Room 6 at the Palace of the Governors
We perceive historic structures as static, but they were once dynamic parts of their communities. This is the third (and last for a while) progress report on our work in Room 6 of the Palace (of the Governors). Our interpretations are tentative until artifacts and samples have been analyzed and until we have tried to prove ourselves wrong, but this is our current model. It takes advantage of historic records augmented by archaeology.
Prior to circa 1866, the area of Room 6 was a portion of a small corral. Room 5 was to the south but other corral boundaries are unknown. Under the corral surface were cobble foundations of earlier demolished buildings, animal waste, ash dumps, and light scatters of historic trash.
In 1866, the west end of the Palace was demolished to make way for Lincoln Avenue. An adobe wall was built to separate the animals from Lincoln Avenue. The new wall extended north from the Room 5 west wall (the new west end of the Palace). After 1868 but before 1877, Room 6 was created over the southwest corner of the corral, using the Lincoln Avenue wall as the west wall of the room and using the north wall of Room 5 as the new room's south wall. The other walls were constructed of adobe bricks on cobble foundations. The floor may have been the dirt of the corral, but later floor construction has eliminated direct evidence of the earlier floor. Room 6 provided offices for the US Marshall and an attorney.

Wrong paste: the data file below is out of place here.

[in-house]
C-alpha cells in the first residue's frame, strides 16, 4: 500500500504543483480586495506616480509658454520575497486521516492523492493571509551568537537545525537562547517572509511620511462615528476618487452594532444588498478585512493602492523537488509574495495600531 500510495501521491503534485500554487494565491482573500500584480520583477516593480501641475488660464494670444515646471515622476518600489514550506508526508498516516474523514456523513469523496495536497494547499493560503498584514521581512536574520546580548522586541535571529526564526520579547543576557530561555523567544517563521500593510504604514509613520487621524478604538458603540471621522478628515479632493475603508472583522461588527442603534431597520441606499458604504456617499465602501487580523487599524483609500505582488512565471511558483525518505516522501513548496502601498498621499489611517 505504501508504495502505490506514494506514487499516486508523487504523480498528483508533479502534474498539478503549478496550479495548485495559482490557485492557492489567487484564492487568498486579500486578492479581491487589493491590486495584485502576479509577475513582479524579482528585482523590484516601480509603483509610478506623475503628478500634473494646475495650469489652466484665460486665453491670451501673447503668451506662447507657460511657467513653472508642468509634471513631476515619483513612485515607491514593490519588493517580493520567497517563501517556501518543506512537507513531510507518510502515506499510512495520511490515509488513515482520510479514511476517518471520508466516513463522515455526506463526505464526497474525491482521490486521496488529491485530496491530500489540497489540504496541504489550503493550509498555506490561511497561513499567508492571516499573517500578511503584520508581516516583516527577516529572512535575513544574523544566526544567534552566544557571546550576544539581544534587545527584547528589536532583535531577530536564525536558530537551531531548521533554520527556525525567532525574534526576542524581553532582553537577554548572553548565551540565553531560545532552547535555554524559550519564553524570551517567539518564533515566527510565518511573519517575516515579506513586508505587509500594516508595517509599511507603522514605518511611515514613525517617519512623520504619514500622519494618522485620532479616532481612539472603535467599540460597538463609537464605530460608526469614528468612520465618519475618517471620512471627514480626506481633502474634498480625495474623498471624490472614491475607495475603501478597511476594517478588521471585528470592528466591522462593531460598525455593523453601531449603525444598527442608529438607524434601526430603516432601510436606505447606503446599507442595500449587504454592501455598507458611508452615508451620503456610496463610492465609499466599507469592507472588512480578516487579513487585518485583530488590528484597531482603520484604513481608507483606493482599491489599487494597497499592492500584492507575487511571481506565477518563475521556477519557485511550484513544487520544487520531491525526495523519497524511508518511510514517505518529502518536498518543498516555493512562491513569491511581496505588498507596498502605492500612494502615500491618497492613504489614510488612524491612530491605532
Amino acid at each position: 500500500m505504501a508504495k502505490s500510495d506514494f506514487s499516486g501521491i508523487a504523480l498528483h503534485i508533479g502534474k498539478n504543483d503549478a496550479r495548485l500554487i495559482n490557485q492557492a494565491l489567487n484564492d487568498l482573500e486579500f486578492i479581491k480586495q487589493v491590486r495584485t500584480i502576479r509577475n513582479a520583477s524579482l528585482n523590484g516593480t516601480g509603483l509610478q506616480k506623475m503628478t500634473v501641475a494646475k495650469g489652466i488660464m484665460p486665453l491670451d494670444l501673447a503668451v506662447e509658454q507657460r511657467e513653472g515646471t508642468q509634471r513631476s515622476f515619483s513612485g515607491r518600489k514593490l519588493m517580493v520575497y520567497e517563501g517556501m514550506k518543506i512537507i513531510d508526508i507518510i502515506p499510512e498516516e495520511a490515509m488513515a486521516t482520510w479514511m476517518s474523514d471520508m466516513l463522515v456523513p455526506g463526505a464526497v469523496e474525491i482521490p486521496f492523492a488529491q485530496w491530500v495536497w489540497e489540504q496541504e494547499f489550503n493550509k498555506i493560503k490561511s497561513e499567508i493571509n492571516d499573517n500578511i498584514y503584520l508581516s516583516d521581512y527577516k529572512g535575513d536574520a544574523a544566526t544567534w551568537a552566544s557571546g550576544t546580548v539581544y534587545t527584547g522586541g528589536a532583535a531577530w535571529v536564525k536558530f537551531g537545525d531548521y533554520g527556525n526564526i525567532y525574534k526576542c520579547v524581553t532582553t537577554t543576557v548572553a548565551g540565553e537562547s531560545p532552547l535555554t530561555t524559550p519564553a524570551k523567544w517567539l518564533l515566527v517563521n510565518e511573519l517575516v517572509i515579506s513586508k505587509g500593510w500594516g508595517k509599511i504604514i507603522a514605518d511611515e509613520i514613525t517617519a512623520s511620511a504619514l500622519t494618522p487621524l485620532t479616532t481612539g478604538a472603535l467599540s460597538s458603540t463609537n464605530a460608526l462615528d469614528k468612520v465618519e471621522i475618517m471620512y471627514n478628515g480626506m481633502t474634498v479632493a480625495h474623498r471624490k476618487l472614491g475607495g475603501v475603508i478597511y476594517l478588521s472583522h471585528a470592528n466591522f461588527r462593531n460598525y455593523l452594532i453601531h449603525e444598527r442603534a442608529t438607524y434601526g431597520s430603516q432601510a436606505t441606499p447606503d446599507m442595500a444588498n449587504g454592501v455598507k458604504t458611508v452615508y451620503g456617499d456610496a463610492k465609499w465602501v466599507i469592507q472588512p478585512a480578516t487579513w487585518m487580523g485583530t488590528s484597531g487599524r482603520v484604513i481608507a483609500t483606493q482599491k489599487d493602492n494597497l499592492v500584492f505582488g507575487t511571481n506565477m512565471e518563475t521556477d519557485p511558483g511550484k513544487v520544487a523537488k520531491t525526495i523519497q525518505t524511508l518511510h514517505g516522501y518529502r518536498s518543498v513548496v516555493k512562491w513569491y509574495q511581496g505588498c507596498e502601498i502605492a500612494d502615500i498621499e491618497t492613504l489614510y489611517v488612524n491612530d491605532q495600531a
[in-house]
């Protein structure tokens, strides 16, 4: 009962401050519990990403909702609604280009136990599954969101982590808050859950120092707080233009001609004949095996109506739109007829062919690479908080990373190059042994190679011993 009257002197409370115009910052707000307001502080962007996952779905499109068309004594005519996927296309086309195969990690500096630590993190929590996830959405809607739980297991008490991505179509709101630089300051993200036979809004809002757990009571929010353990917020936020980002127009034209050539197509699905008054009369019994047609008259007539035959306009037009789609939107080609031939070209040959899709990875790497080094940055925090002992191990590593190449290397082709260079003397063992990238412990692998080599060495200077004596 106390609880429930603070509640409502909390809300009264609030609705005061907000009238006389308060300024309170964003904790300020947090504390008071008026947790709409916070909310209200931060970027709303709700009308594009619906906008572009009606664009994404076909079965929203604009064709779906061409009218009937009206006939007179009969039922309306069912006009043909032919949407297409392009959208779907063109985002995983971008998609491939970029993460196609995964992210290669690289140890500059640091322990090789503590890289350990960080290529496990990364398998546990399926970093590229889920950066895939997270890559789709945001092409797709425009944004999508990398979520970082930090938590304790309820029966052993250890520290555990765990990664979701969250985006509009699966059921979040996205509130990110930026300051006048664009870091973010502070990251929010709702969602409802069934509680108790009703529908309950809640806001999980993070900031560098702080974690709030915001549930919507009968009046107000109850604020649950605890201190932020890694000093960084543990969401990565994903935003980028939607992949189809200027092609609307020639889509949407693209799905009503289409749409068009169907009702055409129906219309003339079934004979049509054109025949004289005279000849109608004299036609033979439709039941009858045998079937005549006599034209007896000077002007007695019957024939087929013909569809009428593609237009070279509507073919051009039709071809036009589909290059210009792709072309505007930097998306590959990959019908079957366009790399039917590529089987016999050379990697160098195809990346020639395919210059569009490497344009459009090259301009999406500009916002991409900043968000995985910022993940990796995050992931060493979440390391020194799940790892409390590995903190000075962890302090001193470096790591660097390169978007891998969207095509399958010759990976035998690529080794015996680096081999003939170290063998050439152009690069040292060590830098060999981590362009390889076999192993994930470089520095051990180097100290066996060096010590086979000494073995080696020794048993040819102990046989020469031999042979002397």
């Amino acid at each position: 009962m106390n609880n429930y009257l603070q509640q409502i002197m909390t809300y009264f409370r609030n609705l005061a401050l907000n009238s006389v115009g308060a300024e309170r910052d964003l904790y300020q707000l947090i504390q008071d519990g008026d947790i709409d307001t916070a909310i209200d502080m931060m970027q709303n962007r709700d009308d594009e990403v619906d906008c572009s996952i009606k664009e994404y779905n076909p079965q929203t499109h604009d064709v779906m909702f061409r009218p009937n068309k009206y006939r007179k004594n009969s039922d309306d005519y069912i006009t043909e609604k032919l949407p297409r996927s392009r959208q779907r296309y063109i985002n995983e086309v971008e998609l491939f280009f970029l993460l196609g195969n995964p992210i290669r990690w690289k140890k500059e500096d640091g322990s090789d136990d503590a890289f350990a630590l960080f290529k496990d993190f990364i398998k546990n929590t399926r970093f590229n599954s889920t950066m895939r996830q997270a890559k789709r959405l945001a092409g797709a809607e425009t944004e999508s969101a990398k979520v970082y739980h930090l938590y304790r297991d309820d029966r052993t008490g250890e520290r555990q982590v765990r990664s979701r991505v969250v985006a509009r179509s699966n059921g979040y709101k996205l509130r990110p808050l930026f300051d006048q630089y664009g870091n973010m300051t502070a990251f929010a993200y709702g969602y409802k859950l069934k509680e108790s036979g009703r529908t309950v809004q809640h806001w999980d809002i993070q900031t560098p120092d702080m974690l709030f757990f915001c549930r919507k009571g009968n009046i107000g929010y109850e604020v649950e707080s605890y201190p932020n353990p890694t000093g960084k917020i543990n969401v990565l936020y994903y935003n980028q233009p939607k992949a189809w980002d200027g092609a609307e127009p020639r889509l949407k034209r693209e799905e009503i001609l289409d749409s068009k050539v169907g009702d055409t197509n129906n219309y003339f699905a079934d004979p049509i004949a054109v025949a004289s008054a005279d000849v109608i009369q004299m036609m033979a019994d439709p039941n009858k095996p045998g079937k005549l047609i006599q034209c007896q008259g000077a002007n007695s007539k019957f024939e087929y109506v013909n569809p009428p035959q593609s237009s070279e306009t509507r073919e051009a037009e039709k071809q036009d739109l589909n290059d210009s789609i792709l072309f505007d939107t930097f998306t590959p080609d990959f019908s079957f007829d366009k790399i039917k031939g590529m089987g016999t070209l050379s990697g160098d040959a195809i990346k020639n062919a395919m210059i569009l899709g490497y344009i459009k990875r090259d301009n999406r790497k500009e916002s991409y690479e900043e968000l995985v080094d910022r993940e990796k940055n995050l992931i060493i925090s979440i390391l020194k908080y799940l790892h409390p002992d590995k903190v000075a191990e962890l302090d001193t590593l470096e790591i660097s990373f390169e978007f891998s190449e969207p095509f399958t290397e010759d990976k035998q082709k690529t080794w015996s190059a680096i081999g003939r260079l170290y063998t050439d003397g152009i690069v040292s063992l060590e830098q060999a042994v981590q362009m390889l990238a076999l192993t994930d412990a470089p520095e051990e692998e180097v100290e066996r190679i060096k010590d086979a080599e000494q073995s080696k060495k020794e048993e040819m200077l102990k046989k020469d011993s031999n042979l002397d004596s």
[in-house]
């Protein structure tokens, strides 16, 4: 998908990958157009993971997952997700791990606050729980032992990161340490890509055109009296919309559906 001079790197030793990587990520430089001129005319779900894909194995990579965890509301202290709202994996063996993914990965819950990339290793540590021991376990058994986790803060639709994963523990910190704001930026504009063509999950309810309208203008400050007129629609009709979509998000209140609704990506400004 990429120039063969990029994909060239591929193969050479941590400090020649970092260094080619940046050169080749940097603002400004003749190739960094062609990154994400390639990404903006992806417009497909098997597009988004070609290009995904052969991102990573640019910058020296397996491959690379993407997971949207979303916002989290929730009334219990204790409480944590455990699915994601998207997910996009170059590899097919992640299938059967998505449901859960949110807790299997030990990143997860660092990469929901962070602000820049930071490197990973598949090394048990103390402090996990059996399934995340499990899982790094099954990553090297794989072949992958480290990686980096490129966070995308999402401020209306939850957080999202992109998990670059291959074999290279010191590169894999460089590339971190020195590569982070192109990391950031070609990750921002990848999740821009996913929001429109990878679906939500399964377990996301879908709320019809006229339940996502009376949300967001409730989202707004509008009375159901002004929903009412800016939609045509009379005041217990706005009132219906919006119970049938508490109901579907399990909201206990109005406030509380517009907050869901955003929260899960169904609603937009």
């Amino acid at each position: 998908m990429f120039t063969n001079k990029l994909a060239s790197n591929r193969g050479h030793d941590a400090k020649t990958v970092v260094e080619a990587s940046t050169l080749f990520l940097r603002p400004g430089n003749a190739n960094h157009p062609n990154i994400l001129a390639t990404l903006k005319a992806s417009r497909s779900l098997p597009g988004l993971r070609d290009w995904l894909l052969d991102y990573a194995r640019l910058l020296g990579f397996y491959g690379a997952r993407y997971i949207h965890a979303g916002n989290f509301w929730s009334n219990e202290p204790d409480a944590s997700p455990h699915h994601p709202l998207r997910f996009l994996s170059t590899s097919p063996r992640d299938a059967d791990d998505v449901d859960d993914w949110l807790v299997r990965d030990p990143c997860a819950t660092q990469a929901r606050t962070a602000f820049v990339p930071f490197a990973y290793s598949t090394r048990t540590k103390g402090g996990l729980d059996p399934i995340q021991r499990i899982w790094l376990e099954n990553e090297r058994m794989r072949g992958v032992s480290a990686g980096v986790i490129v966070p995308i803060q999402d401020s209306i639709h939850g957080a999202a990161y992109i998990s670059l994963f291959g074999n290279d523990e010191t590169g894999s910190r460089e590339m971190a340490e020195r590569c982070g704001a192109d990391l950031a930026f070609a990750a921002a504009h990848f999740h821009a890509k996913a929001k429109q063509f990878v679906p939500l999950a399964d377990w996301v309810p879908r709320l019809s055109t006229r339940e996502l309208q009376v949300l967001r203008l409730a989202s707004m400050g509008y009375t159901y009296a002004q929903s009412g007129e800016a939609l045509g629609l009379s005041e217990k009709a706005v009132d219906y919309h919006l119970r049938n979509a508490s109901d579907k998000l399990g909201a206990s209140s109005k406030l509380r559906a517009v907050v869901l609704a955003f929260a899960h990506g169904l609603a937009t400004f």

In 1880–1881, major remodeling within Room 6 included cutting into the corral surface for a new level subfloor, digging trenches for acetylene gas lines, and removing the trench fill from the room area. Pipes for gas lights on the east and west interior walls were laid, but without backfilling the trenches. Floor joists rested on the level subfloor while joist ends were notched to rest on joist plates supported against the existing west and east walls. Stones were used to fill interjoist spaces above the plates, keeping the joists spaced and upright.
Before floorboards were installed on the joists, at least one window to the courtyard was cut into the east wall, and a doorway into Room 5 was either cut or enlarged. Debris from these demolitions was left within the joist spaces and within the gas line trenches but did not fill the spaces or trenches. In 1882, the Lincoln Avenue face of the remodeled room is depicted in J. J. Stoner's Bird's Eye View of the City of Santa Fe map. A narrow boardwalk and portal face the street, and a doorway is flanked by windows. Room 6 was office space at this time, but in 1888 it was taken over as part of the post office at the west end of the Palace, and it remained as the post office until 1909.
Electricity displaced acetylene gas beginning in 1890, the west end of the Palace was refurbished multiple times, but the Room 6 footprint was stable. At some point the gas lines above the floor were disconnected. The New Mexico History Museum took over the Palace in 1909, but even Jesse Nusbaum's extensive remodeling of other areas of the Palace didn't impact below the floor of Room 6. Small repairs to the floor itself were made.
Written by Eric Blinman, Ph.D. the Director of the Office of Archaeological Studies
This article is from the Friends of Archaeology Newsletter November 2022.